Becoming comfortable in my own skin

From a very young age, I knew I was gay. To be exact, I am a nonbinary pansexual, which means I don’t identify as a boy or a girl, and I am attracted to everyone. As a kid who grew up in a very heteronormative household, I never thought about anything outside of that. Looking into my future, I saw myself wearing a white dress, walking down an aisle where I would find myself in a situation where I would have to kiss a man. Although, little me wasn’t thinking about who they wanted to kiss; all I knew was that I didn’t want anything to do with wearing a dress.

I remember at the ripe age of ten, I began to avoid mirrors at all costs. I could no longer go in the pool with just a pair of swim trunks and a flat chest. I started to develop a body that was beautiful but wrong. I was becoming a “woman.” I hated the idea of being stuck in a body that couldn’t be changed. I would always tell myself, “There’s nothing you can do, you are a girl. Nothing can change that.” I didn’t know there was a way out. I felt trapped. Sooner or later, ace bandages and hoodies would become my best friend. I developed a beautiful body that I couldn’t stand to look at. The older I got, the more difficult it became to hide the fact that I was born a female.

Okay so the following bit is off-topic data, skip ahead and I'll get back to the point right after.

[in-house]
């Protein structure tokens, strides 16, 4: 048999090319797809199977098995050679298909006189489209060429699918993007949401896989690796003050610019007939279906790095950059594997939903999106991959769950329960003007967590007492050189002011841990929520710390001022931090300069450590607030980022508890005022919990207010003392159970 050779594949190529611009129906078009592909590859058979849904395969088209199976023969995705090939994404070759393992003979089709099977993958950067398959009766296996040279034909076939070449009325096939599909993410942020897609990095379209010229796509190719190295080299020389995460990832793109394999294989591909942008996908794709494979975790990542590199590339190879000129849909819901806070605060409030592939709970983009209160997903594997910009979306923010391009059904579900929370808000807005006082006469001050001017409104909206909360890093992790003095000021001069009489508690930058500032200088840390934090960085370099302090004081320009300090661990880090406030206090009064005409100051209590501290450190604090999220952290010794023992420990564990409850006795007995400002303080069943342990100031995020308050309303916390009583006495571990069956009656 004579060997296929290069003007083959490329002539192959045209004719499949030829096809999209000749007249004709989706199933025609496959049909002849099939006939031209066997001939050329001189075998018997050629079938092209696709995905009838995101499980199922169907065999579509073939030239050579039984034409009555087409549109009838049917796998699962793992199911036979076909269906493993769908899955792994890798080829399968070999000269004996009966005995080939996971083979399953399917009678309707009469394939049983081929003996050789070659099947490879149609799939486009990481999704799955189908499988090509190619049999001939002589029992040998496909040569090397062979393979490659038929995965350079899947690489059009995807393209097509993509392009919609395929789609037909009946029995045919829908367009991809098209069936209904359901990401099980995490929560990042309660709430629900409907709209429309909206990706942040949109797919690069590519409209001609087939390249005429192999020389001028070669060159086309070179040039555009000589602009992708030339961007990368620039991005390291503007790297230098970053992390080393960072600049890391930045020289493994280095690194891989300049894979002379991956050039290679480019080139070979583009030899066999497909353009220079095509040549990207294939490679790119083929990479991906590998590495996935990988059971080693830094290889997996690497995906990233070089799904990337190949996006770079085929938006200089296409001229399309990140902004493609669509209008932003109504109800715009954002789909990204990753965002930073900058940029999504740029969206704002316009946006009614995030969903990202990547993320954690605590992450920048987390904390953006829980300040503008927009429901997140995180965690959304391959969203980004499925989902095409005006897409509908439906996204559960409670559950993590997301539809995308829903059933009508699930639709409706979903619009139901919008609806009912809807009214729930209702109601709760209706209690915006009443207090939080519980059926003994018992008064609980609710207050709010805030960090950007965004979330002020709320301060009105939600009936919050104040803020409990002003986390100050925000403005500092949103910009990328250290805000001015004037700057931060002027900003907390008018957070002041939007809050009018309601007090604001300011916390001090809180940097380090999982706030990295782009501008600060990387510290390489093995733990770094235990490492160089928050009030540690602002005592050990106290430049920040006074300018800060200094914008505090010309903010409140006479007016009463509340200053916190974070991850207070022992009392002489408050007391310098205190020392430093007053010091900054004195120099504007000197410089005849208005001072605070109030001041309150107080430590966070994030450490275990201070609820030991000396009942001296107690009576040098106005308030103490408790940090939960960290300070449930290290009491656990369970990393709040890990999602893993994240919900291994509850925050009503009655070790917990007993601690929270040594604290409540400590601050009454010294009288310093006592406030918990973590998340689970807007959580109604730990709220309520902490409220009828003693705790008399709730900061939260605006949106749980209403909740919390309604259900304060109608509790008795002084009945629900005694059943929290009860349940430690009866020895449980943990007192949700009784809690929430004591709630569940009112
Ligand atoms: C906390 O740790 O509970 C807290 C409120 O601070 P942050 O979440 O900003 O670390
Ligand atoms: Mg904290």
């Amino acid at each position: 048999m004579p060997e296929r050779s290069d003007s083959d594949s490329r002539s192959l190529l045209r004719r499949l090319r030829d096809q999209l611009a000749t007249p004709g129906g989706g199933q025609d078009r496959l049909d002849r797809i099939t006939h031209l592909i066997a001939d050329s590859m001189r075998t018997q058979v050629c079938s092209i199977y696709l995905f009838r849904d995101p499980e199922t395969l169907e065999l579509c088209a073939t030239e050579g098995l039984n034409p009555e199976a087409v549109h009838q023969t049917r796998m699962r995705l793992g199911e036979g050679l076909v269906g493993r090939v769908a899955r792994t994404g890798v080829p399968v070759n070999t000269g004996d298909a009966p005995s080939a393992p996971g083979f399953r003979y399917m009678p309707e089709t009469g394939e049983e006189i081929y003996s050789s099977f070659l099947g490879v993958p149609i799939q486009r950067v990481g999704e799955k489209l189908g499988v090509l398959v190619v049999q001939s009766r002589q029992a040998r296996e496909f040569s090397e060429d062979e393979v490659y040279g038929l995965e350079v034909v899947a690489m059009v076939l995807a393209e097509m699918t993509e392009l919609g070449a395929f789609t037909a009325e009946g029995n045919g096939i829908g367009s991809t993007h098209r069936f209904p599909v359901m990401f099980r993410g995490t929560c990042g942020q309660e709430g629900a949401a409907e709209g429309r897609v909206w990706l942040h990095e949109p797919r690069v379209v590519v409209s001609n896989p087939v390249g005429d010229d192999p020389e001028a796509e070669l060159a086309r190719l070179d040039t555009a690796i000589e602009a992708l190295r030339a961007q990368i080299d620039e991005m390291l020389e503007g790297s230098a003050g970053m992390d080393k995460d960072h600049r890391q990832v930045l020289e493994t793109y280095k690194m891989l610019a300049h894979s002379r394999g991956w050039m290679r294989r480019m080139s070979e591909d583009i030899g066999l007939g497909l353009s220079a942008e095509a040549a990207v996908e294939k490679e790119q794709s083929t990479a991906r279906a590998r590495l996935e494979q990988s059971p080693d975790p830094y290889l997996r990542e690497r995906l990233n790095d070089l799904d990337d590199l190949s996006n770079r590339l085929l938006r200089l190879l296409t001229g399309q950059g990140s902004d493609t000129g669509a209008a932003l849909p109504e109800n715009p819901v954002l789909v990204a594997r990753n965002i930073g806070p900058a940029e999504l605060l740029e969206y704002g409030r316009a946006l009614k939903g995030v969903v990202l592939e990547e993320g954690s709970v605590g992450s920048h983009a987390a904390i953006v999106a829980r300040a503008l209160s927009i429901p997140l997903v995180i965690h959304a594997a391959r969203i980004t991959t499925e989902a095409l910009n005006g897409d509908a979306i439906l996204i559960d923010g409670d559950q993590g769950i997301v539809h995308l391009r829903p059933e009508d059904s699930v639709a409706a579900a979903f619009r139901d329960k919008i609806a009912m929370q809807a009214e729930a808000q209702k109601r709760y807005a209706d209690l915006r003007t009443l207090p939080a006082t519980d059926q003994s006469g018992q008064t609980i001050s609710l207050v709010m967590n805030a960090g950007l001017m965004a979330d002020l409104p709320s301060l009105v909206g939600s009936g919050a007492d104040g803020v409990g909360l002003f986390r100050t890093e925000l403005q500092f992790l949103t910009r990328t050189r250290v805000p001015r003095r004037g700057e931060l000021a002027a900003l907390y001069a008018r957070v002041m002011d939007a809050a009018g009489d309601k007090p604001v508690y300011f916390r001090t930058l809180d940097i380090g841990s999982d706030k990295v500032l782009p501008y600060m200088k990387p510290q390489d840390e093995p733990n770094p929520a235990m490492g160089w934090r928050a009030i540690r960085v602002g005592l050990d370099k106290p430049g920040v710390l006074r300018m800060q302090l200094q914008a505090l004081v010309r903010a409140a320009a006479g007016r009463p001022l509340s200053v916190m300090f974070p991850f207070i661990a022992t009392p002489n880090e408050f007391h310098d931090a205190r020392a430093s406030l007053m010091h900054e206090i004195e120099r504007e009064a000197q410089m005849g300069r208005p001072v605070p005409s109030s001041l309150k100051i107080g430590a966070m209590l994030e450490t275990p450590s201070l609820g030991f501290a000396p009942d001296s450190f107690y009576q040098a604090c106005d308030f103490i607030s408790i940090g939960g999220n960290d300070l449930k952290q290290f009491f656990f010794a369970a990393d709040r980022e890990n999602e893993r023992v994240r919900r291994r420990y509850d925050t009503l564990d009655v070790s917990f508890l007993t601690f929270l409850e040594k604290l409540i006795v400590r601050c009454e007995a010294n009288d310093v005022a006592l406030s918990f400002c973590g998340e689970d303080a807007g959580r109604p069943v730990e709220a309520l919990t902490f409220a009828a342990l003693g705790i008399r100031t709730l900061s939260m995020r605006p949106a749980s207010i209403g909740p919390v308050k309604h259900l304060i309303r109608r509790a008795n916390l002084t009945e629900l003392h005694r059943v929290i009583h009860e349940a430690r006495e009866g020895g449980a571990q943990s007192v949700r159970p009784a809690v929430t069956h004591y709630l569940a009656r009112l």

The hardest part about top surgery isn’t the actual surgery, it’s the process of having to wait for it for years. I have wanted a flat chest for about four or five years now, ever since I started developing my chest. I did everything in my power to compress my chest and make myself appear flat, but no matter what I did, it never fully worked.

One of the biggest challenges I have had to face in the past 4 years is trying not to injure myself while also compressing my chest. This is something that many people don’t understand about trans masculine people. I have used binders, ace bandages, etc, and although they have somewhat worked in the past, they have left permanent damage on my health.

The consequences of these actions are more severe than most might imagine. For example, binding has left me with back issues, fabric burn, and issues breathing correctly due to the pressure on my rib cage. Even though I know I understand the risk of binding, I disregard it because I’d rather be in pain and have a flat chest, than uncomfortable in my own skin.
I am now 15 years old, which means I will be able to get this gender affirming surgery in about 7 months when I turn 16. Now that the date of my surgery seems so close, it’s difficult to say whether I am happy or not. Looking at the obstacles I have overcome to get where I am today, I am so incredibly proud of myself and I am genuinely excited about finally being able to wear a t-shirt in public.

Although, being happy doesn’t take away from the fact that this is a lot of change and it is terrifying. I’ve never done well with change, and getting a permanent surgery even if it is something I’ve wanted and needed for years, it is incredibly nerve wracking. I have come so far with how I present myself, and learning more about how I want to change my appearance permanently that I can finally feel comfortable with who I am.